by Greg Evans
When it comes to custom bikes, a unique paint job can draw just as much interest as precision welds or artfully machined dropouts. Lov Bikes made their first appearance at NAHBS this year with a fleet of eccentrically painted bikes in tow.
Lov, which stands for "love our valley," has been in producing handmade bikes for three years now. The company is based out of Eagle, Colorado, a town nestled in the Vail Valley, hence the name. They manufacture titanium and steel frames in-house, with production of open-mold carbon model contracted overseas. However, the latter is soon to change, as their booth featured a scale model of a carbon 'cross bike that is slated for production in their Eagle facility starting this spring.
Amongst their small collection of colorful examples was a steel cross bike. The fillet-brazed frame is constructed using True Temper OSX platinum tubing, and features an Enve carbon seat tube with integrated seat mast. Built to accommodate post mount disc brakes, the rear end of the frame demonstrates a clever mounting solution, with one bolt threading upwards into the seatstay and one bolt threading downwards into the chainstsay. The bike is built up with a painted-to-match Enve fork.
The most immediately noticeable feature about the bike is the paint. The photos don’t quite do it justice. With virtually every color in the visible spectrum, the bike's paint blends and sparkles brilliantly. We spoke with the company’s owner Nate Picklo, who also happens to be the man responsible for the paint. Nate claimed that an average paint job takes around 40 hours, although this particular bike clocked an extra 10 hours in the booth. Customers are welcome to bring their ideas to the table, but Lov prefers to take the reigns when it comes to the final artwork design.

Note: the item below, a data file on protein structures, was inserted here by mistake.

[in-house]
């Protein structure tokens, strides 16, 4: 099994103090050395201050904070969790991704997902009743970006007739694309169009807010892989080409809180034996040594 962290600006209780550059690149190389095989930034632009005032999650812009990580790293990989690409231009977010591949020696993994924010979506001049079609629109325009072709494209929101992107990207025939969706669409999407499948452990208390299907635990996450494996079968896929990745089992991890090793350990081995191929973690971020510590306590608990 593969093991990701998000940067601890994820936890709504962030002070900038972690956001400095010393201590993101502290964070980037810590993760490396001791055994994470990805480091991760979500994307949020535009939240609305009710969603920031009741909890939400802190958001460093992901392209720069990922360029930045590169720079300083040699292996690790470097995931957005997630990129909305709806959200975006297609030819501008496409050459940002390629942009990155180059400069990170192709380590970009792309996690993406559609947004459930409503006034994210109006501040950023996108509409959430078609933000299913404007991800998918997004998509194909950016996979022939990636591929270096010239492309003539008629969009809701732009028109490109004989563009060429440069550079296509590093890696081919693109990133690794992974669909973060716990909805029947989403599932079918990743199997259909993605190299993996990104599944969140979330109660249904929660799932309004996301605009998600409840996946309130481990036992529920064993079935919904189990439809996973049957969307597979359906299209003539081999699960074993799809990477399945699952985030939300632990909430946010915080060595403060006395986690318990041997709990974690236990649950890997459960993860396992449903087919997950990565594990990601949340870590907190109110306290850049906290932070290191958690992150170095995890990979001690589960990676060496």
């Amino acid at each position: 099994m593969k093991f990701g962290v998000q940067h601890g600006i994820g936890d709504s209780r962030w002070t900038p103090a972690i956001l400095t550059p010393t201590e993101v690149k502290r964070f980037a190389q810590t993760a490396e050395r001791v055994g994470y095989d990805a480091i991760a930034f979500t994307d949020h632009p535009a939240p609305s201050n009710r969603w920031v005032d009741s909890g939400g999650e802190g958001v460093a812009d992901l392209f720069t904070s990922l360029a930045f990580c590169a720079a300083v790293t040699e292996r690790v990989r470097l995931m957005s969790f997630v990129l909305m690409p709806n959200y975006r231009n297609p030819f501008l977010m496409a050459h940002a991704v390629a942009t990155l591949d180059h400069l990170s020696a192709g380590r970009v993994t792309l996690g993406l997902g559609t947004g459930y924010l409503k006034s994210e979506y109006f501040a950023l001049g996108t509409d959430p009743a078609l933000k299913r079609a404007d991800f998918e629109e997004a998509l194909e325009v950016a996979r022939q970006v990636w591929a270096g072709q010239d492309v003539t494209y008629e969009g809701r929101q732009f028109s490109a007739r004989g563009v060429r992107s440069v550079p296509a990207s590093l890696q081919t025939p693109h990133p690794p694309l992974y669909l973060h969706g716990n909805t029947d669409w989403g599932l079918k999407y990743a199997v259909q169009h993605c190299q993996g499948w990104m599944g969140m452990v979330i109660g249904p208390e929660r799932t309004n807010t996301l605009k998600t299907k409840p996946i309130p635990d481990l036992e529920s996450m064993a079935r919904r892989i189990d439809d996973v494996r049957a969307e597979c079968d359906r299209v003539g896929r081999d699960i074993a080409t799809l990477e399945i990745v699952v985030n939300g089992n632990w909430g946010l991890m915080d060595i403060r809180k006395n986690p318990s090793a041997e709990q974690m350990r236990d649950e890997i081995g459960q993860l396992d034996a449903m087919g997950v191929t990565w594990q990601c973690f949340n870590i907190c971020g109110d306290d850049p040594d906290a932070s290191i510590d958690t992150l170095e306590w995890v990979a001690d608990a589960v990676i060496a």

The bike is decked out in the latest SRAM tech, with RED eTap levers and derailleurs handling all the shifting remotely. This keeps the frame free of any derailleur housing, and in turn increases visibility of the paintwork. The newly rebranded SRAM RED crank is done up with a 46/36 ring combination for proper 'cross gearing.
Since there are no hydraulic eTap levers available yet, the bike relies on TRP Spyre mechanical disc brakes for stopping power. The Enve carbon clinchers spent some time in the booth as well, with custom painted psychedelic rainbow-fade logos. Wrapped in a set of Clement Crusade PDX tires, the bike looked awfully eager to hit the dirt, however the lack of pedals prevented a certain excited journalist from doing exactly that. The wheels are laced to a set of turquoise Chris King hubs that were first introduced as a limited release at Interbike a couple of years back.
The Chris King InSet headset and pressfit BB also received the turquoise color treatment. The handlebar/stem combo is a one piece, custom-painted Ritchey Logic unit. And Brooks' new carbon Cambium C13 saddle—a more race-ready version of the popular C15 that we reviewed here—is clamped into the color-matched seat mast topper.
Unfortunately Lov no longer offers fillet brazed frames, although if custom steel is what you’re after, they now manufacture a tig-welded frame instead. If Ti is more your style, they offer handmade titanium framesets starting at $4099.00 USD, including stunning paint.
Lov Bikes’ Steel/Carbon ‘Cross Bike Spec Highlights:
Frame: Lov custom steel, fillet brazed, carbon seat tube
Fork: Enve carbon
Headset: Chris King InSet
Shift/brake levers: SRAM RED eTap
Brake calipers: TRP Spyre
Rotors: SRAM Centerline
Rear derailleur: SRAM RED eTap
Front derailleur: SRAM RED eTap
Crankset: SRAM RED
Chainring: SRAM X-GlideR 46/36t
Stem/handlebar: Ritchey Logic WCS Carbon Solostreem
Seatpost: Integrated with seatmast topper
Saddle: Brooks Cambium C13
Wheels: Enve carbon clincher
Hubs: Chris King R45, turquoise
Tires: Clement Crusade PDX 700x33c
More info: lovbikes.com